Dr Leonard Zon, Harvard University
Diana - This week has also seen a breakthrough in the field of melanoma, a form of skin cancer that's becoming increasingly common; in fact, the incidence of the disease has doubled in the last ten years. But now there's some good news, because, with the help of a tankful of fish, scientists at Harvard University have discovered a key gene that drives the disease and therefore could hold the key to new ways to treat it. To explain more and talking to Chris, here's the author of the work, Leonard Zon.
Leonard - Well, my laboratory has been focusing on melanoma which is a very deadly skin tumour and we had developed about 5 years ago a model of melanoma in the zebrafish. In this model, we took the human gene that's known to cause melanoma, a gene called BRAF and we over expressed it in the zebrafish, in combination with another gene, P53 which is the most common mutated form of a tumour suppressor gene in humans. That combination led to fish that develop melanoma. We were able to study those tumours and they really resemble very similar signatures of genes, to what you would see in a human tumour.
With that, we wanted to understand whether we could use this model to find new genes that cause cancer or find new therapies that might be used for the treatment of melanoma. We knew there was a region on human chromosome-1 that was amplified in about 30% of all human melanoma. We studied that region and found that there were 54 genes in that interval. We then looked at gene expression among 100 human melanomas and we found that 17 of those genes were expressed very highly. And so, we needed to figure out which was the driver gene, which was the most important to the cancer. And so, what we decided to do was to take each of these 17 genes and to inject them individually into our zebrafish embryos at the one cell stage, and then to grow up those fish and count how many fish developed a melanoma. What we found was that one of those genes, a gene called SETDB1, had the ability to greatly accelerate the melanoma, and this was likely to be the driver gene in this particular critical interval.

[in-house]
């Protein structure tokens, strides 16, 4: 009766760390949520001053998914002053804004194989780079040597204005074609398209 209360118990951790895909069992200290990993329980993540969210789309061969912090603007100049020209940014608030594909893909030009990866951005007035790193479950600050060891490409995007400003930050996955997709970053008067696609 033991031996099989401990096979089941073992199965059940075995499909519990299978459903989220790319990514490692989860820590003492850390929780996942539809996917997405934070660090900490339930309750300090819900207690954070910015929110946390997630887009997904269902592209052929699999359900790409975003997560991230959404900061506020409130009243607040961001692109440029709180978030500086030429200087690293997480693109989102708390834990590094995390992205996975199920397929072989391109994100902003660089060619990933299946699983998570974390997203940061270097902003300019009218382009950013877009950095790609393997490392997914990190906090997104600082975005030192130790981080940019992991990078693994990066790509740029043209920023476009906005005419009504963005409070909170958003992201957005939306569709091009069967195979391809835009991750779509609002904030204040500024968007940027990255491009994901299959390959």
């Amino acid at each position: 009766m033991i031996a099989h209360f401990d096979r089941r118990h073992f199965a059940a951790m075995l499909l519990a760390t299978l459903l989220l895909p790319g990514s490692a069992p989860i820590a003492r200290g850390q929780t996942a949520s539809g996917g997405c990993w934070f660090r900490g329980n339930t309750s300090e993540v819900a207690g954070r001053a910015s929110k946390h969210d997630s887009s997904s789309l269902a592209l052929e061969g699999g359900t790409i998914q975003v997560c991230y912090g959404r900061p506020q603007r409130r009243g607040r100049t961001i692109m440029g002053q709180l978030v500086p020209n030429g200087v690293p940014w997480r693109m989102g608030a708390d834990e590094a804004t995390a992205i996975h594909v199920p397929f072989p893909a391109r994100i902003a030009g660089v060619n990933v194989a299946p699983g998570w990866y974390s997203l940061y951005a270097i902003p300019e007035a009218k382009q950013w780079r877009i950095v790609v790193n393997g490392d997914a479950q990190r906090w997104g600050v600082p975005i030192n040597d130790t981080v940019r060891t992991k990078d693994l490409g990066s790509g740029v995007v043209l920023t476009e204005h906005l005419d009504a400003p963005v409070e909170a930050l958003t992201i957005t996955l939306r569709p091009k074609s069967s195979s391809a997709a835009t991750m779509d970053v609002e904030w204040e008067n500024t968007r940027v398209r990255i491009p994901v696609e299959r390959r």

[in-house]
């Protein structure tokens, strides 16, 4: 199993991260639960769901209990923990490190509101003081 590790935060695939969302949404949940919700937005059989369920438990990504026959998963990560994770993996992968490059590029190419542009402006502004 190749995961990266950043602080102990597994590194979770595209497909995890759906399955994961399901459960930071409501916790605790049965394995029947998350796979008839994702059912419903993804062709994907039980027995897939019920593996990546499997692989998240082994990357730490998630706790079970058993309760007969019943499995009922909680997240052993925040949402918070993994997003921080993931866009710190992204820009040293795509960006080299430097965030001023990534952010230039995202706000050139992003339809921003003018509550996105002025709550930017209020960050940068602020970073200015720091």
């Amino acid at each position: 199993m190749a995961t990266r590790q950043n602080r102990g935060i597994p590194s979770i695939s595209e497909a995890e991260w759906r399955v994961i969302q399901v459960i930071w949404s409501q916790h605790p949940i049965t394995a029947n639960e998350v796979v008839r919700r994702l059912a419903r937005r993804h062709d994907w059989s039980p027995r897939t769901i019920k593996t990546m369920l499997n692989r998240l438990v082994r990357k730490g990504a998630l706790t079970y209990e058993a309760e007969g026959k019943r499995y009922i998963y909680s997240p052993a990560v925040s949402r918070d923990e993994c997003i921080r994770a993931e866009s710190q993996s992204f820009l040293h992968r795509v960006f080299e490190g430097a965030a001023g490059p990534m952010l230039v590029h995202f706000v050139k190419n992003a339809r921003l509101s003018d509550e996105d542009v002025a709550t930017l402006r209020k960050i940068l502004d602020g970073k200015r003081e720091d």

Chris - And is this representative of what you think goes on in humans? In other words, if you were to take human melanomas, real clinical tissue, do you see the same gene, this SETDB1 gene that you've now discovered to be involved also mutated in the human problem?
Leonard - Well that's right. So, 30 percent of human melanomas will have amplifications of SETDB1 and we went on to show in this paper that actually, 70 percent of melanomas will over express SETDB1. So it’s something that's central to being a melanoma tumour is to over express this particular gene. So I think that over time, we’ll be able to see that this gene also participates in other cancers too, and this region is also amplified in other tumours of humans such as lung tumours, and also breast tumours.
Chris - We’ll come on to what SETDB1 might be doing in a second, but first of all, if 70 percent have it, what about the 30 percent of human melanomas that don't? What's going on with them then?
Leonard - The way I think about this as an oncologist is, if I see a patient, I’ll often describe their tumours as let’s say, poorly differentiated or well-differentiated. What that means is that I can actually classify them by how the tumour looks under a microscope. We think that melanoma isn’t a single disease, but there's actually different causes of melanoma. And so, there's different driver genes, depending on where the melanoma arises on your body and what types of exposures to carcinogens or light, sunlight is often thought as an instigator for the melanomas. So, with all these different options, the tumours could be heterogeneous and so, what we would say is that the 70 percent that over express SETDB1, that must be one category, and then the other 30 percent have a different classification and probably represent a different stage or a different location of those melanomas.
Chris - So what do you think SETDB1 is doing?
Leonard - Well, there's a new field that's blossomed over the past 5 years called epigenetics. Epigenetics deals with things that aren’t inherited in a typical genetic manner. We’re used to mutations, let’s say, being inherited genetically, but in this particular case, DNA is actually wound around a spool and that spool is a set of proteins called histones. When DNA is wound too tightly, the genes are shut off. When DNA is wound loosely, the genes are on. This gene SETDB1 seems to wind the DNA a little bit too tightly and that shuts off particular types of genes that have an identity in the melanoma. So for instance, one class of genes that we found are a gene set called the hox genes which regulates the body plan normally of how embryos developed. But we think that somehow, this gene alteration in terms of expression leads to a change in the cell fate and that makes the tumours more invasive.
Chris - And does this in turn also give you new strategies for how to combat melanoma? The survival prospects for someone who’s diagnosed with an advanced melanoma are really dismal at the moment, are we going to be able to do something about it with this discovery?
Leonard - So SETDB1 is an enzyme that actually methylates the histones and that regulates whether the DNA is tightly wound or not. And so, because it’s an enzyme, it’s possible to make inhibitors to this enzyme and so, we’re in the process now of talking to drug companies to think about inhibiting this particular enzyme and we think this is a wonderful treatment for the patients, 70 percent of the patients who over expressed this gene who have melanoma.
Diana - Harvard Scientist Leonard Zon talking to Chris Smith there. He published that work he was discussing with me, this week in the journal Nature.